The Quest for Affordable Space Transporation

Robert Heinlein reportedly once observed that once one made it to Earth orbit, you were halfway to anywhere in the solar system. How unfortunate then, that in recent years, many within the American space establishment appear to have completely given up on lowering the cost of  reaching orbit. From the ever increasing costs of the heavily subsidized EELV program to the astronomical estimates for the Space Launch System, (each claiming they are “cost effect” by the way) current government space transportation systems, with one critical exception, are all headed in the wrong direction.

The exception of course, is the COTS program, which has helped to sponsor the development of two new launch vehicles, the Orbital Sciences Antares, and the SpaceX Falcon 9.  The former offers a modest return to the historical pricing level of the Delta II. The latter however, is revolutionary.

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3 thoughts on “The Quest for Affordable Space Transporation

  1. At the International Space Station ISS repairs are often needed on the exterior, the problem is it is a lot of work to send out a manned space walk to do this. Astronauts need oxygen and they have the problems of human error. Yet if we use robots, well they do not complain, unless programmed too. Robots in fact could spend months to fix something, astronauts five day space walk missions are about all we can muster right now and if we cannot get it done in time, imagine the cost for another launch. What about Fatigue factors, which take a toll on the organic components of the human body? Costs to send up a space crew to do repairs can be millions if not billions of dollars.`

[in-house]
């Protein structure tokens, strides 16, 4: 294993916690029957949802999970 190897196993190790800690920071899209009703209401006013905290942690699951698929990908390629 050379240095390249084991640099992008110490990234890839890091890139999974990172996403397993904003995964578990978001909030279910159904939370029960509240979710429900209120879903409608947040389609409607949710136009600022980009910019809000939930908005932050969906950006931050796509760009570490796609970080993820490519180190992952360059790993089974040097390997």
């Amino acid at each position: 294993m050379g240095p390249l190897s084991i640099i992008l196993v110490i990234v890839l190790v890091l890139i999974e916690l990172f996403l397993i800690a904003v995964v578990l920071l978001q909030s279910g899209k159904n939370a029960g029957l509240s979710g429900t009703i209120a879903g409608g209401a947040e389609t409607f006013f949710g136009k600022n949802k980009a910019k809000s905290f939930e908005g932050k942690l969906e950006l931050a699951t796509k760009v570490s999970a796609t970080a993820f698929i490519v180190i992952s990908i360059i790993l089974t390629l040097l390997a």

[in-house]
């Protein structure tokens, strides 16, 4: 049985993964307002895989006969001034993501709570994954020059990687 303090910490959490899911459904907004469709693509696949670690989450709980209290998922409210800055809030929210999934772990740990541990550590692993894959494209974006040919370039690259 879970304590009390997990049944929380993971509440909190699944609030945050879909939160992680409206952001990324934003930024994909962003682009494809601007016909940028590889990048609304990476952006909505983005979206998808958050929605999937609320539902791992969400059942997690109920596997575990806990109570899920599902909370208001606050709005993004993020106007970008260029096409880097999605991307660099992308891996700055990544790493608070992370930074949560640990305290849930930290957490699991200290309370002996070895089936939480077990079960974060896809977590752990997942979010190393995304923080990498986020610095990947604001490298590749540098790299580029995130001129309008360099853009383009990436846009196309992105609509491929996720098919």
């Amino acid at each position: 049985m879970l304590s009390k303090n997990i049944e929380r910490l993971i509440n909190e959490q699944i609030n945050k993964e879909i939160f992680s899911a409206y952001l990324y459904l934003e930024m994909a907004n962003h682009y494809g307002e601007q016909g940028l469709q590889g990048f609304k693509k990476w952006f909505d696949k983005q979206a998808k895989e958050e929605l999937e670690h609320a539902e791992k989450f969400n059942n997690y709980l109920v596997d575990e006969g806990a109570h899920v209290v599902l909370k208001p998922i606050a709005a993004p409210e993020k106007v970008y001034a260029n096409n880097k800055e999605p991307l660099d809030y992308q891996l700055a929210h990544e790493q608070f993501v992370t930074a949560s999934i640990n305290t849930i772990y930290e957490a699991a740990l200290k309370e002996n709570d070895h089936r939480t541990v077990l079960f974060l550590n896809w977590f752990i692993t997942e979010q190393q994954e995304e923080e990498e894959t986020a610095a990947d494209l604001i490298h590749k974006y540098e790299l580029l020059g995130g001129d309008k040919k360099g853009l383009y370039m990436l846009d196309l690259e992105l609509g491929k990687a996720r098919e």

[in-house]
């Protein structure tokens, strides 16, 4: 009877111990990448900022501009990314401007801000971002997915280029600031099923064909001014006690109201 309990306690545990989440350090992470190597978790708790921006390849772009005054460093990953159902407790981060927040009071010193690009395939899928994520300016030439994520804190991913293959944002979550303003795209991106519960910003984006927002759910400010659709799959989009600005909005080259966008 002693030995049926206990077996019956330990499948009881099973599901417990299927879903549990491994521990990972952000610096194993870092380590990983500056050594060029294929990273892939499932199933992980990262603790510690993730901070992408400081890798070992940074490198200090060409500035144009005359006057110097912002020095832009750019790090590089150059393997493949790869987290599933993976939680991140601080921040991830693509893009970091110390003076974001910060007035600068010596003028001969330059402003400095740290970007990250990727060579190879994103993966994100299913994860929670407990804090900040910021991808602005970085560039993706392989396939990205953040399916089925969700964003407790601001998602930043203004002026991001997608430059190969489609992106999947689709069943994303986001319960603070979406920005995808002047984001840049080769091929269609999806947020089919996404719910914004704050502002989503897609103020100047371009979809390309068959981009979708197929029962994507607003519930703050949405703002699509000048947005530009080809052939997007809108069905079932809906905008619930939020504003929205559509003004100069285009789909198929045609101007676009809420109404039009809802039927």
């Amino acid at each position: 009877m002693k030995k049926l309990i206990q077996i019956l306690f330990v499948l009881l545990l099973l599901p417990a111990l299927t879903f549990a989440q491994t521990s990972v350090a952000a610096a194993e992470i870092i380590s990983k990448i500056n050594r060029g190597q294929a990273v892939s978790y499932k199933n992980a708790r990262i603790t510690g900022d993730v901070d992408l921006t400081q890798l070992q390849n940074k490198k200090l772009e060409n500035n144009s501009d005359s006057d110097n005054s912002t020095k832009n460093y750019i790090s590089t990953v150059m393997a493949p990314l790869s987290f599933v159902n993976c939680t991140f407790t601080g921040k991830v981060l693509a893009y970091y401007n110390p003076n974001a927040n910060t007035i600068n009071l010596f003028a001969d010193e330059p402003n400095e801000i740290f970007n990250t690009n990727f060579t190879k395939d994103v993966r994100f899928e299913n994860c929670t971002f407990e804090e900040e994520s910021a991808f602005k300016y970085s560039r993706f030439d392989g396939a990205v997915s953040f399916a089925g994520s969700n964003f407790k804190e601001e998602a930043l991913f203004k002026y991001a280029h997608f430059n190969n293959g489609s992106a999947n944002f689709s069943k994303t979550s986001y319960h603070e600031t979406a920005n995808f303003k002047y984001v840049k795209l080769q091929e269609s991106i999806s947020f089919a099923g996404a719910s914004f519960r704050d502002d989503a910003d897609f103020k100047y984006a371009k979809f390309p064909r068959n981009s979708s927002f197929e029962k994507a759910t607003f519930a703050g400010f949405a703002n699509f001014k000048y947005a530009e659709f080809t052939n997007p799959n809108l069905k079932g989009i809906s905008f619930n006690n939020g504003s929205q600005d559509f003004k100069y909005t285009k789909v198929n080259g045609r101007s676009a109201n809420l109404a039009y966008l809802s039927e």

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  2. Please could you expand this into a full article? An article arguing the desperate need for a gamechanger like SpaceX to come along and shake up the industry, and also how this absolutely must happen if humans are ever to become a true spacefaring civilisation. That would be excellent.

    Also, it’s only a slight quibble, but you’re missing a t from transporTation.

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